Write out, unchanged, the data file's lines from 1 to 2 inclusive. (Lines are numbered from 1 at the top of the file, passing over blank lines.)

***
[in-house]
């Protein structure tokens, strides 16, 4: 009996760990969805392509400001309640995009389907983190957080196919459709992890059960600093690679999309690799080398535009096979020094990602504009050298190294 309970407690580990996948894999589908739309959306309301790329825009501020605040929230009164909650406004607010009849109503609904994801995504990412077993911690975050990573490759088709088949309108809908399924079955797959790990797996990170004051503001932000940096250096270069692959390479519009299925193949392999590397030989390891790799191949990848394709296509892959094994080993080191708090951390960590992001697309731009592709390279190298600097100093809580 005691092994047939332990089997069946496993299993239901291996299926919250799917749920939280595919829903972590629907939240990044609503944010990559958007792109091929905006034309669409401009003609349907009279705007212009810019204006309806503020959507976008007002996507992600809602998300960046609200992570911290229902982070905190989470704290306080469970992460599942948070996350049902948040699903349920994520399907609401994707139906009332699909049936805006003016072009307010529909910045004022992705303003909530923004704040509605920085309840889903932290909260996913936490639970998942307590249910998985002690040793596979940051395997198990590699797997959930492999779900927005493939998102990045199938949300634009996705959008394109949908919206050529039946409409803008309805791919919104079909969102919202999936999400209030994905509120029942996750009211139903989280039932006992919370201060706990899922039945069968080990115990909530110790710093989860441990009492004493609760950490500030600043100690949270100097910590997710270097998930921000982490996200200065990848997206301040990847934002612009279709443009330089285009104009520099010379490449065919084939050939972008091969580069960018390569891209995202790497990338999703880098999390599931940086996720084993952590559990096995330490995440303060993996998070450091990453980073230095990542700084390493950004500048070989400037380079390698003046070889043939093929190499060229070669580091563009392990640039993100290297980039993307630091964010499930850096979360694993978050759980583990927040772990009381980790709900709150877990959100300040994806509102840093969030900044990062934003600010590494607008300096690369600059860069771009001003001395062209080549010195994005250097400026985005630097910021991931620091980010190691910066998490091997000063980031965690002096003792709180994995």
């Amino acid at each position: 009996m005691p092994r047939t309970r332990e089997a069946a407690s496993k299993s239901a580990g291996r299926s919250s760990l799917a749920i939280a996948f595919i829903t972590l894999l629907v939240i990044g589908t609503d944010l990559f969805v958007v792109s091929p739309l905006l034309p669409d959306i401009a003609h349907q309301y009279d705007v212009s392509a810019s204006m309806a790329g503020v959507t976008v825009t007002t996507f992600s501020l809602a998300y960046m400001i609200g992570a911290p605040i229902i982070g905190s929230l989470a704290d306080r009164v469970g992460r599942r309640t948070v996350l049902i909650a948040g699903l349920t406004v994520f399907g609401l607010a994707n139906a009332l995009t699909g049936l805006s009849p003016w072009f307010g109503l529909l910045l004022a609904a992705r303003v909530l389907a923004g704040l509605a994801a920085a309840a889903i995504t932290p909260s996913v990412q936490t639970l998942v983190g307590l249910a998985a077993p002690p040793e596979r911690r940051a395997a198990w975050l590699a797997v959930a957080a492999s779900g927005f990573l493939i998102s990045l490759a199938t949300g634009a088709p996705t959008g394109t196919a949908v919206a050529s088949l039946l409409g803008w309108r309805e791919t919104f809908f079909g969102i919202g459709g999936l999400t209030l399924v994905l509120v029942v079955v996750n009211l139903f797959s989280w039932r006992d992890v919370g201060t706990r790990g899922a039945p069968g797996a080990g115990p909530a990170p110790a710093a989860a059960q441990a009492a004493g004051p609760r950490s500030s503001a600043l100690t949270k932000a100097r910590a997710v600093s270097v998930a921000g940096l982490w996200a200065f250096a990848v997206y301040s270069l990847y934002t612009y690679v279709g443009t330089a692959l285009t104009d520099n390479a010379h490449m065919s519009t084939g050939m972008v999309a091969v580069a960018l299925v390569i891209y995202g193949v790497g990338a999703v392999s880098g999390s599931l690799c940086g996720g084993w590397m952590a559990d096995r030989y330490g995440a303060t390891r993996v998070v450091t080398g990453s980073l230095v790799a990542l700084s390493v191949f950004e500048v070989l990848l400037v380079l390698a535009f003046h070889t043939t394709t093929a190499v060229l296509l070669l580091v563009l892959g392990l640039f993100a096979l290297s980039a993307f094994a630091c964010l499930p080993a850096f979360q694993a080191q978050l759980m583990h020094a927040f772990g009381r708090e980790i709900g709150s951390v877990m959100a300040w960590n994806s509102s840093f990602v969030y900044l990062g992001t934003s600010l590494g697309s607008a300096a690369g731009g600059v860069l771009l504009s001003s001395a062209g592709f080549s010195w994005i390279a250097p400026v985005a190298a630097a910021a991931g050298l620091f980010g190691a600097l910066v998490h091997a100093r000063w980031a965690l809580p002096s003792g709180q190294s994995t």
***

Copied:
[in-house]
């Protein structure tokens, strides 16, 4: 009996760990969805392509400001309640995009389907983190957080196919459709992890059960600093690679999309690799080398535009096979020094990602504009050298190294 309970407690580990996948894999589908739309959306309301790329825009501020605040929230009164909650406004607010009849109503609904994801995504990412077993911690975050990573490759088709088949309108809908399924079955797959790990797996990170004051503001932000940096250096270069692959390479519009299925193949392999590397030989390891790799191949990848394709296509892959094994080993080191708090951390960590992001697309731009592709390279190298600097100093809580 005691092994047939332990089997069946496993299993239901291996299926919250799917749920939280595919829903972590629907939240990044609503944010990559958007792109091929905006034309669409401009003609349907009279705007212009810019204006309806503020959507976008007002996507992600809602998300960046609200992570911290229902982070905190989470704290306080469970992460599942948070996350049902948040699903349920994520399907609401994707139906009332699909049936805006003016072009307010529909910045004022992705303003909530923004704040509605920085309840889903932290909260996913936490639970998942307590249910998985002690040793596979940051395997198990590699797997959930492999779900927005493939998102990045199938949300634009996705959008394109949908919206050529039946409409803008309805791919919104079909969102919202999936999400209030994905509120029942996750009211139903989280039932006992919370201060706990899922039945069968080990115990909530110790710093989860441990009492004493609760950490500030600043100690949270100097910590997710270097998930921000982490996200200065990848997206301040990847934002612009279709443009330089285009104009520099010379490449065919084939050939972008091969580069960018390569891209995202790497990338999703880098999390599931940086996720084993952590559990096995330490995440303060993996998070450091990453980073230095990542700084390493950004500048070989400037380079390698003046070889043939093929190499060229070669580091563009392990640039993100290297980039993307630091964010499930850096979360694993978050759980583990927040772990009381980790709900709150877990959100300040994806509102840093969030900044990062934003600010590494607008300096690369600059860069771009001003001395062209080549010195994005250097400026985005630097910021991931620091980010190691910066998490091997000063980031965690002096003792709180994995």